To date, Nova Scotia has 57,949 negative test results.
1,002 COVID-19 CASES RESOLVED
The total number of COVID-19 cases remains at 1,066, but 1,002 cases are now considered resolved and 63 people have died, leaving only three active cases in Nova Scotia.
Among the 63 Nova Scotians who died from COVID-19 are 53 residents of the Northwood long-term care home in Halifax.
There are no active cases of COVID-19 in any long-term care facilities and the Northwood outbreak is considered resolved.
According to a news release from the provincial government, there is still one person in hospital, and there has only been one person in hospital for several days. The province says that person’s infection is considered resolved, but they still require treatment.
However, CTV News has learned one man who had COVID-19 was released from hospital on Tuesday after 101 days.
CTV News reached out to the province for clarification on hospital numbers and received the following response:
“Our releases reflect the information we have available at the time of reporting. Any releases or updates that occur after the cut-off period will be included in the following day’s update.”
The province’s confirmed cases range in age from under 10 to over 90.
Sixty-one per cent of cases are female and 39 per cent are male.
There are cases confirmed across the province, but most have been identified in the Nova Scotia Health Authority’s central zone.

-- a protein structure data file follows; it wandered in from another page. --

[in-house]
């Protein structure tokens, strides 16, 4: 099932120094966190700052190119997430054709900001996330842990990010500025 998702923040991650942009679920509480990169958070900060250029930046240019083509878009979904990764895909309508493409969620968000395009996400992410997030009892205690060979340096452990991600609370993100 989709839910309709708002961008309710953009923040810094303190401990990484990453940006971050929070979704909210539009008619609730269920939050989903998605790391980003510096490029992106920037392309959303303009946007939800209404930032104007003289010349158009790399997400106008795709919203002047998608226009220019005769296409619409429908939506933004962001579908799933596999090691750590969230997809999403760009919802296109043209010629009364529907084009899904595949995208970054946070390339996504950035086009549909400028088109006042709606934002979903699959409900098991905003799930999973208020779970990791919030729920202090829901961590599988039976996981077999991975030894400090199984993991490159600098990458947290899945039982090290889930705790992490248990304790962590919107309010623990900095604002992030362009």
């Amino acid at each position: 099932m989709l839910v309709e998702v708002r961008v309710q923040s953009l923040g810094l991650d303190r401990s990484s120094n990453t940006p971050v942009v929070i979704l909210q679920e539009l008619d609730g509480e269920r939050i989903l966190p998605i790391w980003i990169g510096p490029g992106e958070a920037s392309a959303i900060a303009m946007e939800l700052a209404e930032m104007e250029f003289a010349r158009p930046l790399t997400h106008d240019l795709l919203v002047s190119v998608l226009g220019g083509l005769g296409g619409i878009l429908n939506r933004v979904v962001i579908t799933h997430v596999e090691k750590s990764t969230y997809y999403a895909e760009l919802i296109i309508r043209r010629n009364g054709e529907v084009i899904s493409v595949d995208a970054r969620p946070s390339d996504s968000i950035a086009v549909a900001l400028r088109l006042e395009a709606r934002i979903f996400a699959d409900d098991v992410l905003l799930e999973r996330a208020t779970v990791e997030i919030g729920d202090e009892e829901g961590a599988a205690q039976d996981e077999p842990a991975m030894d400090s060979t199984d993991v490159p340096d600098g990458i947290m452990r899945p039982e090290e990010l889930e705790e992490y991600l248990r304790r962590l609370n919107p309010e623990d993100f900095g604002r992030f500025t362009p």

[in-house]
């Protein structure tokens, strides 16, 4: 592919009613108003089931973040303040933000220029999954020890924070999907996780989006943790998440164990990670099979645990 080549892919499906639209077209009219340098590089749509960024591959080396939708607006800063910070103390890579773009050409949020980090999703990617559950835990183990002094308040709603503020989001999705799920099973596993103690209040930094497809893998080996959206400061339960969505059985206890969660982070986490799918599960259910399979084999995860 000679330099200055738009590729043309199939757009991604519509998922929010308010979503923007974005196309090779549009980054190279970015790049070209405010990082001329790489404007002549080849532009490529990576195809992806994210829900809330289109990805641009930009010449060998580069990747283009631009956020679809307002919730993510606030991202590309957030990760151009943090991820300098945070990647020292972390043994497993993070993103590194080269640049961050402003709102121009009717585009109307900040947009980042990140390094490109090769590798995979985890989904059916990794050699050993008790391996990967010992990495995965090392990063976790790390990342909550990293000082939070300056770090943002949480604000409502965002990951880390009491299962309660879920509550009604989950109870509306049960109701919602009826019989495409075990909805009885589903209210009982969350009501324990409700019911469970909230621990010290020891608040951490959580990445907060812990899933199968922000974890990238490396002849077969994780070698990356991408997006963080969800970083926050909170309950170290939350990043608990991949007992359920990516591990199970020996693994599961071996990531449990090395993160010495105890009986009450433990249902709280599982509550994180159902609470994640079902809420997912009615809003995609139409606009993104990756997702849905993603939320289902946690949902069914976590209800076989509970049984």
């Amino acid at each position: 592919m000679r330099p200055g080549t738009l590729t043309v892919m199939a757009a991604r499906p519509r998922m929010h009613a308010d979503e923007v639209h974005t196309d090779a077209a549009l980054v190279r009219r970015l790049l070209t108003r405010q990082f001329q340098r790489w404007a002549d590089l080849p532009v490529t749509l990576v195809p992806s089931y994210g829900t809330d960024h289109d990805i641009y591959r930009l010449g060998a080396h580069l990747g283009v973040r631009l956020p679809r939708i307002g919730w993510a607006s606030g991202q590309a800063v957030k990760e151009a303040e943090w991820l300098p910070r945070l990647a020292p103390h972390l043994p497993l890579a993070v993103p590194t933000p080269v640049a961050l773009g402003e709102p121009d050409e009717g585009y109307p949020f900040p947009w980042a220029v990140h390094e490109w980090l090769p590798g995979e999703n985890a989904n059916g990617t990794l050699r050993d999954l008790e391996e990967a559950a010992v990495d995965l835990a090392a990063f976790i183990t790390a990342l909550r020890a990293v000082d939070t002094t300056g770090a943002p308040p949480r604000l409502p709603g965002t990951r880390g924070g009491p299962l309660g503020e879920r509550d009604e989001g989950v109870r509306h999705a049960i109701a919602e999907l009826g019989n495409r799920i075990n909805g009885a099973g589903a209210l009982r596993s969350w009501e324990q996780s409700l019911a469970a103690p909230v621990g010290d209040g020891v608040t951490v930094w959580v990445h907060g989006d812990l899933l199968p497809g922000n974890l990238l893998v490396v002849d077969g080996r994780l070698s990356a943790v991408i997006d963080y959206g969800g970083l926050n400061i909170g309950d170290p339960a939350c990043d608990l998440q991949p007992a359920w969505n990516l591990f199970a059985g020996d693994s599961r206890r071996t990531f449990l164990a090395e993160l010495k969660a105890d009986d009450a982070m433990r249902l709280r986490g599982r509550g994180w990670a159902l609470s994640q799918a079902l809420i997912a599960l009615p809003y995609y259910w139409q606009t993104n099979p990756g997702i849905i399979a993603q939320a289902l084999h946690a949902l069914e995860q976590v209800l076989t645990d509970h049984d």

The provincial government says cumulative cases by zone may change as data is updated in Panorama, the province’s electronic information system.
The numbers changed slightly on Tuesday, with the central zone reporting one additional case and the eastern zone reporting one less case.
The numbers reflect where a person lives, and not where their sample was collected.
- western zone: 54 cases
- central zone: 901 cases
- northern zone: 57 cases
- eastern zone: 54 cases
The provincial state of emergency has been extended to July 26.
SYMPTOMS AND SELF-ISOLATION
Anyone who tests positive for COVID-19 is required to self-isolate at home, away from the public, for 14 days.
Anyone who travels to Nova Scotia from outside the Atlantic region is also required to self-isolate for 14 days and must fill out a self-declaration form online before coming to the province.
Residents of New Brunswick, Prince Edward Island and Newfoundland and Labrador are no longer required to self-isolate when travelling to Nova Scotia, but they must provide proof of their place of residency at provincial borders.
Anyone who experiences one of the following symptoms is encouraged to take an online test to determine if they should call 811 for further assessment:
- fever (i.e. chills, sweats)
- cough or worsening of a previous cough
- sore throat
- shortness of breath
- muscle aches
- nasal congestion/runny nose
- hoarse voice
- unusual fatigue
- loss of sense of smell or taste
- red, purple or blueish lesions on the feet, toes or fingers without clear cause